Julie Carr Smyth
COLUMBUS: Republican John Kasich has succeeded one-term Democrat Ted Strickland as Ohio's governor, promising a businessman's approach to policy that he hopes can restore economic security and add jobs.
Kasich, 58, took his oath of office at a 12:01 a.m. ceremony that he moved to the Statehouse and opened to the media after protests last week. Newly elected Chief Justice Maureen O'Connor administered the oath in front of more than 150 spectators.
Kasich was accompanied by his wife, Karen, and 10-year-old twin daughters, Reese and Emma. The Bible he used was given to him by a friend after his parents were killed by a drunken driver in 1987.
The former congressman, Fox News commentator, author and investment banker led a GOP sweep of statewide offices and the state Legislature in November. Strickland named one Democrat, his former running mate Yvette McGee Brown, to the Ohio Supreme Court before leaving office — but the court, too, remains in Republicans hands as Kasich takes the helm.
Kasich is ready to get going. He has already named the bulk of his Cabinet — including new budget, prisons, public safety, and economic development directors — as well as a new state watchdog to keep them all in line. Those he has already named were sworn in at the same ceremony early Monday morning.
Kasich told his Cabinet: ''If we stay a team, Ohioans of the future in another generation will thank us.''
With an estimated $8 billion deficit looming, Kasich faces a grim set of political choices to meet the state's mandate that he balance the budget.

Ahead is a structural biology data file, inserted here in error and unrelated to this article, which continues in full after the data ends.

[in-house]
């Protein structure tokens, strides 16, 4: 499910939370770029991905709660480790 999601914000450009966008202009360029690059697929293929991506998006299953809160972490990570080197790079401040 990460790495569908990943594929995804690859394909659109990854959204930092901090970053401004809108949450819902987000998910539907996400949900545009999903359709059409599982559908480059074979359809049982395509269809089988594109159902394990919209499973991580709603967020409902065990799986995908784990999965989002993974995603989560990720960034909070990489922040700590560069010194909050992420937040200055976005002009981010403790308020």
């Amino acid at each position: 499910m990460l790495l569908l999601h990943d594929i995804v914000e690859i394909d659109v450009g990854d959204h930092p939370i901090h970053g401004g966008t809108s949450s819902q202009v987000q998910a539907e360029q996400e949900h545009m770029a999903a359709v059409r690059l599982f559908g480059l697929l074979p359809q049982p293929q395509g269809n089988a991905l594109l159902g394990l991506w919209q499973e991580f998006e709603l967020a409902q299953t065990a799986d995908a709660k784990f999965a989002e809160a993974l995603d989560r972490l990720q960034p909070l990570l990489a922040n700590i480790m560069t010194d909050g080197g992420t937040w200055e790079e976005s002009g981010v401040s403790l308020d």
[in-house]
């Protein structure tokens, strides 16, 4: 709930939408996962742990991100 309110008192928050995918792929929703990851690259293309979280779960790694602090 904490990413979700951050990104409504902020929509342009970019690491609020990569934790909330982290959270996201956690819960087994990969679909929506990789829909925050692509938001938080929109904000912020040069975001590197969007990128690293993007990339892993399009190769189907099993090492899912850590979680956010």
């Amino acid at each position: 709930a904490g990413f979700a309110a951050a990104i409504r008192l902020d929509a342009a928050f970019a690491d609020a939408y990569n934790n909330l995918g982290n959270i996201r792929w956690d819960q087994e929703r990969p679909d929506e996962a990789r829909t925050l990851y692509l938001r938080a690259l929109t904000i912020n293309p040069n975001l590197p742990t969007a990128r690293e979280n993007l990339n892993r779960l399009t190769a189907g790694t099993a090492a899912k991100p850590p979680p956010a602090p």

As a new governor, he has until mid-March to propose a two-year spending blueprint that closes the gap, whether through government reductions, tax increases or spending cuts. Opposed to tax increases, he says he's going to deliver Ohioans a scheduled 4.2-percent income tax cut that Strickland delayed for two years to make ends meet. He also hopes to eliminate the estate tax.
Kasich has signaled he will look to privatization of state functions for some of the cost savings he needs to offset the loss of state revenue that tax cuts bring.
The new governor named friend and prominent Silicon Valley venture capitalist Mark Kvamme as his interim development director on Friday, charging him with creating a private, nonprofit economic development board called JobsOhio. The board of CEOs, entrepreneurs and other business experts is to oversee state development decisions.
Kasich also named a private prison management executive, Gary Mohr, his corrections chief. He says he's also exploring privatizing state liquor sales and leasing the Ohio Turnpike to a private company to reduce state costs.
The ceremony took place in the chamber of the Ohio Senate, where Kasich began his political career in 1978 at age 26.
He made a brief remark after taking his oath acknowledging his return to where he started his career. ''It's pretty cool,'' he said.
The venue was picked after he faced an onslaught of criticism for scheduling the oath out of public view at his home in a Columbus suburb. After changing his plans, he declared Thursday, ''The press decided to send me a message, and message received.''
A larger ceremonial inauguration is scheduled for noon at the elegant Ohio Theatre in downtown Columbus. Kasich plans to hold his inaugural ball at the Columbus Convention Center on Monday evening.